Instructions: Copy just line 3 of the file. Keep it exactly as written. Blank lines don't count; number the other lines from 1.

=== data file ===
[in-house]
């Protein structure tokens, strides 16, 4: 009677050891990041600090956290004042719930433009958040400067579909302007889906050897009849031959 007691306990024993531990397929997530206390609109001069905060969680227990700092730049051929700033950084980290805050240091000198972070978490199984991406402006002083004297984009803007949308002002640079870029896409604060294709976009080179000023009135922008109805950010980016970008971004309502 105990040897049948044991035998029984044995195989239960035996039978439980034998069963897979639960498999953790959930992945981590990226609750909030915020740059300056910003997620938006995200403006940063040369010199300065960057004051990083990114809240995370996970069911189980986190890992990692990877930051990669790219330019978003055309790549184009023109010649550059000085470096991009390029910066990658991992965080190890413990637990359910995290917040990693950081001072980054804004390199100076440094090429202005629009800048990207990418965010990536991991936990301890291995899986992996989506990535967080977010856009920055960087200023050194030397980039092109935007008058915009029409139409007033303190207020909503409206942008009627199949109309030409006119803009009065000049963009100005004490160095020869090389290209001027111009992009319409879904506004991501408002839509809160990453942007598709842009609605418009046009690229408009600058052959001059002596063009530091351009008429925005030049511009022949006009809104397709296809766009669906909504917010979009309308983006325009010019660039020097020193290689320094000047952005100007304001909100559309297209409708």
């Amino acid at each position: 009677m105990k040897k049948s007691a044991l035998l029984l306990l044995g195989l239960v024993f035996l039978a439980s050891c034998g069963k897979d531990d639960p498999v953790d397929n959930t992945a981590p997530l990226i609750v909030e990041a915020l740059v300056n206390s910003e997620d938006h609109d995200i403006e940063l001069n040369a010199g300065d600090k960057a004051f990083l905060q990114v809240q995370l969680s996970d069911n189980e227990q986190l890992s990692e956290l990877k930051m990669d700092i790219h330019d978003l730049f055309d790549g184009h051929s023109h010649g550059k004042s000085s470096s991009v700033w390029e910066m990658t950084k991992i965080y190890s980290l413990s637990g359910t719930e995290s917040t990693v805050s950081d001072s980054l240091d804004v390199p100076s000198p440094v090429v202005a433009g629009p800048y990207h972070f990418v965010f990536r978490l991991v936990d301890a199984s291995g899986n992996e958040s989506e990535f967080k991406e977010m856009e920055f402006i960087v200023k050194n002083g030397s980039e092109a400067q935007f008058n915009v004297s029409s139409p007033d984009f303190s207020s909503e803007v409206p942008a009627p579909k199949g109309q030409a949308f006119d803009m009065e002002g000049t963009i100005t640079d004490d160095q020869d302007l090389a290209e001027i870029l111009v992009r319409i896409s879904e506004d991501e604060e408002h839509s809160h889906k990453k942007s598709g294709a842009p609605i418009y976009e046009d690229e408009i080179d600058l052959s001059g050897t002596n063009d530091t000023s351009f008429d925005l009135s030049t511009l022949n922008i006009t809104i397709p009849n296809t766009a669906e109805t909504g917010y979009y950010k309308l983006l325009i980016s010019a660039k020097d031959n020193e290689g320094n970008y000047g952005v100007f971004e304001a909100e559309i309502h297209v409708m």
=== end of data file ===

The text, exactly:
């Amino acid at each position: 009677m105990k040897k049948s007691a044991l035998l029984l306990l044995g195989l239960v024993f035996l039978a439980s050891c034998g069963k897979d531990d639960p498999v953790d397929n959930t992945a981590p997530l990226i609750v909030e990041a915020l740059v300056n206390s910003e997620d938006h609109d995200i403006e940063l001069n040369a010199g300065d600090k960057a004051f990083l905060q990114v809240q995370l969680s996970d069911n189980e227990q986190l890992s990692e956290l990877k930051m990669d700092i790219h330019d978003l730049f055309d790549g184009h051929s023109h010649g550059k004042s000085s470096s991009v700033w390029e910066m990658t950084k991992i965080y190890s980290l413990s637990g359910t719930e995290s917040t990693v805050s950081d001072s980054l240091d804004v390199p100076s000198p440094v090429v202005a433009g629009p800048y990207h972070f990418v965010f990536r978490l991991v936990d301890a199984s291995g899986n992996e958040s989506e990535f967080k991406e977010m856009e920055f402006i960087v200023k050194n002083g030397s980039e092109a400067q935007f008058n915009v004297s029409s139409p007033d984009f303190s207020s909503e803007v409206p942008a009627p579909k199949g109309q030409a949308f006119d803009m009065e002002g000049t963009i100005t640079d004490d160095q020869d302007l090389a290209e001027i870029l111009v992009r319409i896409s879904e506004d991501e604060e408002h839509s809160h889906k990453k942007s598709g294709a842009p609605i418009y976009e046009d690229e408009i080179d600058l052959s001059g050897t002596n063009d530091t000023s351009f008429d925005l009135s030049t511009l022949n922008i006009t809104i397709p009849n296809t766009a669906e109805t909504g917010y979009y950010k309308l983006l325009i980016s010019a660039k020097d031959n020193e290689g320094n970008y000047g952005v100007f971004e304001a909100e559309i309502h297209v409708m």